I found a means of exploring the inner self in a deliberate absence of seeking external mystical sources as portrayed by others who also used these tools.
I was not seeking to know the future, or some sort of channeled wisdom. Carried on independent of the need for outside religious approval based on someone else’s magic or assumptions, I found myself further down my path toward a more direct communion with the reality of God than I’d ever intended or anticipated.
In the end, for the most part, I put my Tarot cards and my Runes away, no longer feeling a need for their help. With a greater understanding of myself, I designed another device for divination more in line with how I seem to be wired.
It’s a book I built in which I’ve collected what I consider the most important grains of wisdom I have found. It is also dominated by but not limited to the words of Jesus which I believe to be authentic or close to it. It’s a living book in that it grows when I encounter something new that merits inclusion in my Muse Book.
Some who read this article are probably not aware that something they’ve written may very well be in my special collection. When I use it, I refer to it slowly and in a patient, almost leisurely manner, exercising faith in spiritual communion with the divine and trusting the process.
In closing, I’ll say this. There are millions who know this stuff - many who are younger than I and yet knew it long before I did. I join with them in a path toward greater understanding of self and God.
Some of these participate here at Suite101 and know who they are. None of them, nor do I, presume to tell anyone else what God thinks, what God hates, what God tolerates, and most of all whether or not God takes sides when human conflict occurs. We've learned that through daily on-going divination.

From Slumber

Awakening slumber from morning's fresh light
doth beckon to me from my place in the night,
reminding me softly that I'm really here
with songs of the dawn just pleasuring my ear.

I'm never alone in my corner of living.
Abundance surrounds with a generous giving
of substance and form to the life that is mine,
while the soul in its sanctum continues to dine

on the outer sensations and feelings within,
exploring with wonder the vast mortal din.
Aloneness is longing -- they're one and the same
the spark of desire igniting God's game.

He gives to us souls three-dimensional suits
from which tangibility grasps at the roots
of existence - but only in one of its forms,
self-limited, thereby providing its norms.

By such God presents the wise venue for learning
how being connects with our eternal yearning.
To yearn from aloneness suggests how it's wrong
to perceive we're in life but don't truly belong

to what is not like us yet still plays its part
in harmonious cadence with all in our heart.
In a time and a place where neither exist,
my moment with God in His Heavenly Mist,

was a thought given breath from a source so divine
with a blimps of perfection for which I would pine.
From that instant forever was longing that grew
to a loneliness wanting to know what God knew.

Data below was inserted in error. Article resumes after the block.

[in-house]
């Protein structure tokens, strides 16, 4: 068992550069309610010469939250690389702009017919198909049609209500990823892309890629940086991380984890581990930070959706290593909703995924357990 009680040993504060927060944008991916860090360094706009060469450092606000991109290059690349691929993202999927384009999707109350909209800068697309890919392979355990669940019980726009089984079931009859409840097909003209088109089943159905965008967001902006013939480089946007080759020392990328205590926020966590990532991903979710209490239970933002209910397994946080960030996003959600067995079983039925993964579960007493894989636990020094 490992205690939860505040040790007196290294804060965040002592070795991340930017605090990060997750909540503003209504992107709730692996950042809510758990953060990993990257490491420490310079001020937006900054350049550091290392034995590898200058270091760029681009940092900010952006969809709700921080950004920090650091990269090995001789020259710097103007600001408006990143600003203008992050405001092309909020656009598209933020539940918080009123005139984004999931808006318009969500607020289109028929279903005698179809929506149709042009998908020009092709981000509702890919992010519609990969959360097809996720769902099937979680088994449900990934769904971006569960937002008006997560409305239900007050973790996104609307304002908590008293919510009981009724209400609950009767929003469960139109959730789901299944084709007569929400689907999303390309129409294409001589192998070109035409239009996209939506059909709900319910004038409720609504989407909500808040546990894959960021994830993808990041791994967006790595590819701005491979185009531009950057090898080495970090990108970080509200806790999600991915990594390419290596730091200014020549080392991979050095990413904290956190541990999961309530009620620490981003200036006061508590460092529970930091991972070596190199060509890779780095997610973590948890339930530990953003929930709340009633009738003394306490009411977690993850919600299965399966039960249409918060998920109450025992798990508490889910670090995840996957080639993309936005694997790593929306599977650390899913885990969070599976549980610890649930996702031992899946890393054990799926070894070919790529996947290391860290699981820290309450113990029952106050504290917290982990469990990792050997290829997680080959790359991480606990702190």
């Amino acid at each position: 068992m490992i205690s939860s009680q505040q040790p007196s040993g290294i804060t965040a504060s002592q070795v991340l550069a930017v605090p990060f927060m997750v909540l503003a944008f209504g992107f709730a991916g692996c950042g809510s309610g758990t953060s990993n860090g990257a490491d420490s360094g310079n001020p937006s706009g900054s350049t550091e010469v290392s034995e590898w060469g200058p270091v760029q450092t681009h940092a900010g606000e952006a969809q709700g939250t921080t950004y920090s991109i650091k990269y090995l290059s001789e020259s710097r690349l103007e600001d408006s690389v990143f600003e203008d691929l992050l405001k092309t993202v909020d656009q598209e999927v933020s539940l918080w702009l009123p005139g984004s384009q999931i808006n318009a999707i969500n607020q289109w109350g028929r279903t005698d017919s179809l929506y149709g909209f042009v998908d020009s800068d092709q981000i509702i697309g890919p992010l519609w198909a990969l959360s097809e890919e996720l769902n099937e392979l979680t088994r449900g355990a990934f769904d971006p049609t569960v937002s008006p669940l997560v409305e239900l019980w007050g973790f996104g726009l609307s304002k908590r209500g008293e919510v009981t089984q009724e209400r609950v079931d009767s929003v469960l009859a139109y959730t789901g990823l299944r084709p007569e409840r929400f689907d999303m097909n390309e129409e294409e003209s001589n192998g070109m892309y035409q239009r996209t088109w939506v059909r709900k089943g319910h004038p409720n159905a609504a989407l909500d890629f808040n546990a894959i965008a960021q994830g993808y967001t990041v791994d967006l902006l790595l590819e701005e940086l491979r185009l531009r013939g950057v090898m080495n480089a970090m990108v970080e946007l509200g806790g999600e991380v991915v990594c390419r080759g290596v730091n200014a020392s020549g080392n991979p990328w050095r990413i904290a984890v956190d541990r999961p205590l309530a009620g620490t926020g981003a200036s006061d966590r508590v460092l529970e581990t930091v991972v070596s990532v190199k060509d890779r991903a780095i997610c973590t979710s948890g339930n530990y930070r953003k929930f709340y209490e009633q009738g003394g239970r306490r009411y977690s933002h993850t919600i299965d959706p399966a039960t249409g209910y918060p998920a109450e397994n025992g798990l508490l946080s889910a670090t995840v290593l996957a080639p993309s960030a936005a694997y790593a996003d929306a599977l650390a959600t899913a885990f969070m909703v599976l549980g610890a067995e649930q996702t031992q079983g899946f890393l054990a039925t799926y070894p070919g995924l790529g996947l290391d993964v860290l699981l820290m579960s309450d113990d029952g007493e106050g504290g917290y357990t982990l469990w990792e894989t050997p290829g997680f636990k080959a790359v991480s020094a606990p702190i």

The longing was needed to gather the force
required for entry to mortality's course.
My longing and loneliness reached thru the veil
to the soul of another who agreed to travail

and sacrifice pleasure to take on the pain
of easing my longing to return once again.
A woman then offered her tangible portal,
a gift born of love that I might become mortal.

The awakening slumber of morning's fresh light
doth beckon to me from my place in the night.
I open my eyes with remembering smile
my longing has brought me to earth for a while.

without a sense of the mystical, Christian worship comes up short.

Alan Watts, again pre-Zen Watts, wrote something to the effect that without mysticism Christianity is left lacking. When I connected with the Episcopals, I participated for the first time in my life in a liturgical service.

Having eaten bread and taken water in a very routine way (a blessing was said and the little pieces of bread and water were passed out to the congregation where they sat) every Sunday from childhood, I understood it as "passing the Sacrament." It was just something we did as part of Sunday Service.

That first Episcopal liturgy was profound in comparison. When invited to take communion I shrugged inwardly with a sense of "yeah sure." But as I listened very closely I understood a sense of re-enacting the moment of the Last Supper.

When I went up front and knelt, the contrast between the routine sacrament of my youth and early adulthood paled in comparison to how I felt that single first time.

Myth and ritual within a liturgical context touches on the mystical and without a sense of the mystical, Christian worship comes up short.

 "Listen easy ... you can hear God calling..."

If people stop challenging my thinking I'm liable to think I've reached the apex of smartness ... right before I fall flat on my face.

I rarely sense the presence of God simultaneously in the presence of a sermon. Yet, in my experience I do not rarely sense the presence of God.

The experience is much more frequent and when I read or hear something that challenges or prompts deeper thoughts inside, I don't have to cope with sermonal droning.

It's one of the reasons why I listen to a lot of New Age music - which is not, BTW, connected to New Age Religion. It is usually instrumental and highly melodic and harmonized, can move slowly or quickly, in solemnity or gaiety with no intrusion of lyrics. It's a marked contrast with contemporary rock music or the exhausted elevator music.

The more lasting familiar music for me is Classical music with melodies that have stood the test of time.

A lot of my writing is generated with New Age or Classical music in the background.

Now having said that, I'm going to refer to an icon of elevator music. Neil Diamond has a song that begins ... "Listen easy ... you can hear God calling..."